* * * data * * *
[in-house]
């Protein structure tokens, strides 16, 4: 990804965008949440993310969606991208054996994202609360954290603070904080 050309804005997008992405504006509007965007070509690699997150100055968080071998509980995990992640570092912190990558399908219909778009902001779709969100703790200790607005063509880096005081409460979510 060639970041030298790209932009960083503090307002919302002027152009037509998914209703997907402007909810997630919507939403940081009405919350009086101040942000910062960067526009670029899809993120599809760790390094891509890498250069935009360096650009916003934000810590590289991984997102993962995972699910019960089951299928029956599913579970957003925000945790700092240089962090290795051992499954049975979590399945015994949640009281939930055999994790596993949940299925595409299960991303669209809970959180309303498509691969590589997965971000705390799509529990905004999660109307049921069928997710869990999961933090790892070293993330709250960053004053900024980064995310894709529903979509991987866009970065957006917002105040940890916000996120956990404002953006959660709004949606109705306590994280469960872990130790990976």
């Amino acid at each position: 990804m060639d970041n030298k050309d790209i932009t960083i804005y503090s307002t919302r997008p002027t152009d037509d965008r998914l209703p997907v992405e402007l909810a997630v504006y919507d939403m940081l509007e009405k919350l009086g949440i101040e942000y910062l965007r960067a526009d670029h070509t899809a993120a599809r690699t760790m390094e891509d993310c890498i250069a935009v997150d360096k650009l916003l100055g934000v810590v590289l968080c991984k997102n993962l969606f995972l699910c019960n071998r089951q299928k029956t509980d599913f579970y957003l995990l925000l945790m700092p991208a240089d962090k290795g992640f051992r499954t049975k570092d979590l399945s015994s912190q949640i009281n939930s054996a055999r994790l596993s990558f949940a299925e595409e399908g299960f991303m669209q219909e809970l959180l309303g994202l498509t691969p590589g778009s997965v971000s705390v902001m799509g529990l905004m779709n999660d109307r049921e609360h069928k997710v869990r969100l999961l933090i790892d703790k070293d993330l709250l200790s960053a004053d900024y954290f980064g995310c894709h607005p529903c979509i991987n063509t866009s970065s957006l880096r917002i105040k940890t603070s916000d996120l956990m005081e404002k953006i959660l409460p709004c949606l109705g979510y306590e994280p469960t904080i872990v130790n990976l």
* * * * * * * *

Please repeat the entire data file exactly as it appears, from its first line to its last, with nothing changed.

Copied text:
[in-house]
């Protein structure tokens, strides 16, 4: 990804965008949440993310969606991208054996994202609360954290603070904080 050309804005997008992405504006509007965007070509690699997150100055968080071998509980995990992640570092912190990558399908219909778009902001779709969100703790200790607005063509880096005081409460979510 060639970041030298790209932009960083503090307002919302002027152009037509998914209703997907402007909810997630919507939403940081009405919350009086101040942000910062960067526009670029899809993120599809760790390094891509890498250069935009360096650009916003934000810590590289991984997102993962995972699910019960089951299928029956599913579970957003925000945790700092240089962090290795051992499954049975979590399945015994949640009281939930055999994790596993949940299925595409299960991303669209809970959180309303498509691969590589997965971000705390799509529990905004999660109307049921069928997710869990999961933090790892070293993330709250960053004053900024980064995310894709529903979509991987866009970065957006917002105040940890916000996120956990404002953006959660709004949606109705306590994280469960872990130790990976």
């Amino acid at each position: 990804m060639d970041n030298k050309d790209i932009t960083i804005y503090s307002t919302r997008p002027t152009d037509d965008r998914l209703p997907v992405e402007l909810a997630v504006y919507d939403m940081l509007e009405k919350l009086g949440i101040e942000y910062l965007r960067a526009d670029h070509t899809a993120a599809r690699t760790m390094e891509d993310c890498i250069a935009v997150d360096k650009l916003l100055g934000v810590v590289l968080c991984k997102n993962l969606f995972l699910c019960n071998r089951q299928k029956t509980d599913f579970y957003l995990l925000l945790m700092p991208a240089d962090k290795g992640f051992r499954t049975k570092d979590l399945s015994s912190q949640i009281n939930s054996a055999r994790l596993s990558f949940a299925e595409e399908g299960f991303m669209q219909e809970l959180l309303g994202l498509t691969p590589g778009s997965v971000s705390v902001m799509g529990l905004m779709n999660d109307r049921e609360h069928k997710v869990r969100l999961l933090i790892d703790k070293d993330l709250l200790s960053a004053d900024y954290f980064g995310c894709h607005p529903c979509i991987n063509t866009s970065s957006l880096r917002i105040k940890t603070s916000d996120l956990m005081e404002k953006i959660l409460p709004c949606l109705g979510y306590e994280p469960t904080i872990v130790n990976l």